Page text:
I would like to mention the mineral production of the Pine Point area of the Great Slave lake region which, since it could reach the market at a cost which would make it competitive, would be a great step forward; but this is only the beginning, and there are many other tremendous considerations. The Northwest Territories would have the advantage of obtaining food supplied from an area comparatively close at hand which would substantially reduce the cost of living. The farmers providing these supplies would have a corresponding advantage by being able to increase their sales, and the new and expanding secondary industries of our country would find their markets increasing in both area and population.

The orthodox development of oil and gas would favour the route through the Peace river country, that is to say through the western part of northern Alberta. The figures given to the McGregor commission by the oil and gas conservation board of Alberta show as a minimum that 8,000 wells will be drilled by 1980 in the area affected by this railroad, at which time there should be an annual production of 62 million barrels of oil and 230 billion cubic feet of natural gas. This is a controlled production based on market requirements, and there are very interesting tables on pages 59 and 60 of the McGregor report with regard to this aspect of development.

The proposed route would serve 90 per cent of the people of northern Alberta, including those living on the British Columbia side of the Peace river, which provides the largest concentration of people and thus potential labour north of the 55th parallel in Canada, which I must say contrasts quite pitifully with what is believed to exist in the same latitudes in Russia. There is an excellent forestry potential with respect to both timber and pulp, and there are also first class hydro power facilities in the area to be served. The cost of construction would be reasonable, since there are no bridges of any consequence nor are there any substantial grades. Finally, having in mind the diversity of potential production, the railway would not be exclusively dependent on minerals which, being non-recurring resources, often cause the abandonment of railways and of towns.

The McGregor report recommended an alternative route. If this should be adopted, which I hope it will not be, I am quite certain many of the pioneer farmers of our country may well give up the struggle, which would result in a large exodus from some areas. I have recently been receiving an

average of 50 to 75 letters a day with respect to this matter, many from people I know personally as pioneers of the area, all urging me, as I hope they have urged the members of the government, to take these things into consideration when a decision is reached with respect to the route to be adopted when building this railway.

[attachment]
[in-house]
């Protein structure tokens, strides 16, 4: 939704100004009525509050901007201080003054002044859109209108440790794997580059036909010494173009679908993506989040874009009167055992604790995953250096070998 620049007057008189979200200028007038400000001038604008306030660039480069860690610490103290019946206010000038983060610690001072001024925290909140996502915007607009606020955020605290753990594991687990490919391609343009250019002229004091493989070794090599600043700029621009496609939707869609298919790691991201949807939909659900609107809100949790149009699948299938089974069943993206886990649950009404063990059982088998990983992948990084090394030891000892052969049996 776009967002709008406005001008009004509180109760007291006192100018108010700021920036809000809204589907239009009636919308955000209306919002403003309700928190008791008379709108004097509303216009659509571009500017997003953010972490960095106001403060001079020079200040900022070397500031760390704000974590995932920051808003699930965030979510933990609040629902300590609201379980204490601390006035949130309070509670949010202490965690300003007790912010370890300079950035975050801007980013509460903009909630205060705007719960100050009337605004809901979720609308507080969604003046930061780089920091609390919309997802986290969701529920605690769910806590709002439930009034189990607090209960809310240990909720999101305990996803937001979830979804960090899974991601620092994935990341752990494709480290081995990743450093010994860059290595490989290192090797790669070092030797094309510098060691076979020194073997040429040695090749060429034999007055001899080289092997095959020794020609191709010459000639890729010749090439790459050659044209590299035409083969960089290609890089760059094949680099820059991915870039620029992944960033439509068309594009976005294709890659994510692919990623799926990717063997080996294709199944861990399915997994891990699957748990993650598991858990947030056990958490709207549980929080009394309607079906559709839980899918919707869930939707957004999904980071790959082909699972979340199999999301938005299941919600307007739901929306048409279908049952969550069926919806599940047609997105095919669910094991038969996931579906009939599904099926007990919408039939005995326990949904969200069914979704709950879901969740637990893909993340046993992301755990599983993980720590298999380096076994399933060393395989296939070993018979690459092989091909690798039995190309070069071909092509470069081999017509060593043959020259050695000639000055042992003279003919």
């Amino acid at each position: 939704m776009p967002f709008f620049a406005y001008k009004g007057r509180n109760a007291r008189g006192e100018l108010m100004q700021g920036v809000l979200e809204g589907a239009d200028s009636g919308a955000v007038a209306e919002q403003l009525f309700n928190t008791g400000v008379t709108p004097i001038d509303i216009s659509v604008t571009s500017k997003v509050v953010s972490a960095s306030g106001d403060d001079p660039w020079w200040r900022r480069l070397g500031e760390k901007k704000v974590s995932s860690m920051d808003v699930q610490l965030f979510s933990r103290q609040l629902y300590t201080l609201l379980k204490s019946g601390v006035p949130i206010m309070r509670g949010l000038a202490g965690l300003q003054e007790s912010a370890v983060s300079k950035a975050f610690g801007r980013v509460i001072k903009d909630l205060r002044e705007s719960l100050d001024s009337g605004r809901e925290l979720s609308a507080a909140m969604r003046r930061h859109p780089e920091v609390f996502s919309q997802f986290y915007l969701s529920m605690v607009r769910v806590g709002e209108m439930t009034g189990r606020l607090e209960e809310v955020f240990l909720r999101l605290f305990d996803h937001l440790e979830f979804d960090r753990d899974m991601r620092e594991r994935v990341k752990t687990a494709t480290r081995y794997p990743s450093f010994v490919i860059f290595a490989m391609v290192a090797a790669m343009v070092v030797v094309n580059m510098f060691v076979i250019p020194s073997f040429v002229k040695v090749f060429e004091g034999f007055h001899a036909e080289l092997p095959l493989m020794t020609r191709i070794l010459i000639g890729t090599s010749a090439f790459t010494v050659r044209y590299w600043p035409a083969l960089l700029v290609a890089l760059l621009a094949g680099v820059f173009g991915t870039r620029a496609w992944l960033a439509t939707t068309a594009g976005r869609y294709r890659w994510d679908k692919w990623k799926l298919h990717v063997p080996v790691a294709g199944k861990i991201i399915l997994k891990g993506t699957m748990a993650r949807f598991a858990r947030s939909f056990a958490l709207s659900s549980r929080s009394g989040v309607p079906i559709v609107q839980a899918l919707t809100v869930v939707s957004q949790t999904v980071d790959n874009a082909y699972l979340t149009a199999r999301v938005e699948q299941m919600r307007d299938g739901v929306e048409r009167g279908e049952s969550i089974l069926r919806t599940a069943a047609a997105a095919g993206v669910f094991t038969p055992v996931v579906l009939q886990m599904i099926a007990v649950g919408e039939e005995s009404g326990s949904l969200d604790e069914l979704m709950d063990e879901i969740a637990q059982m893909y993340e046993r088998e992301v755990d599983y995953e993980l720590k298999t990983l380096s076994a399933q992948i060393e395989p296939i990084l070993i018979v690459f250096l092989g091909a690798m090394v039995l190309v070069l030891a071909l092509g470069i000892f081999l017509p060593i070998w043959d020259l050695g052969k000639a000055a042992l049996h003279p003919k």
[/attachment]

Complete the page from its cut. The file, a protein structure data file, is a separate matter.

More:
These people, and there are thousands of them, have held on grimly and tenaciously Dver the years in the face of considerable obstacles. They have cleared their lands, built homes and become good farmers- which they had to do in order to exist at all-and have also become good citizens. They have raised and educated their families, expanding the perimeter of civilization. So far they have done all this without too much help from government sources. They know nothing of national housing and very little of unemployment insurance benefits. For many of them some of the ordinary assistance available to agricultural producers has also been lacking. Even the benefits under the Can. Farm Loan Act have only recently been extended to some of the northern regions, and then only to a limited area close to the railroad. Despite these disadvantages, however, they have always held before them the hope that some day, somehow, at the end of the rainbow, there would be the construction of a railroad.

Many of us, of course, knew that a realistic appraisal of the national and world situation, so far as agricultural commodities are concerned, would make it difficult to justify, and indeed that it might be found impossible to construct that railroad having in mind only the agricultural aspects of the matter. We did however feel, as we still feel, that an additional incentive has now been provided by the further discoveries of minerals in and around the Great Slave lake area. We believe, therefore, that when the railroad is built it should be built through the Peace river country. We should not and we must not abandon these people. They must not be content to be second class citizens if they wish to remain in their country, or to have only one alternative, namely to give up their homes and everything for which they have struggled and move elsewhere.

If we permit them to leave behind them everything they have built up we shall be abdicating our responsibilities and failing in our duties. I suggest this railway is a fair test of what lies ahead in respect of northern development. Are we to consider human resources as being of paramount importance? Do we want to fill the country with people or are people to be subservient to the privilege and interests of those concerned in exploita-

tion? We are confident that the Conservative party, with its history and traditions-and this government has expressed its views by actions and utterances in recent months-will recognize our position and will appreciate that railroads exist to serve the people and not people to serve the railroads.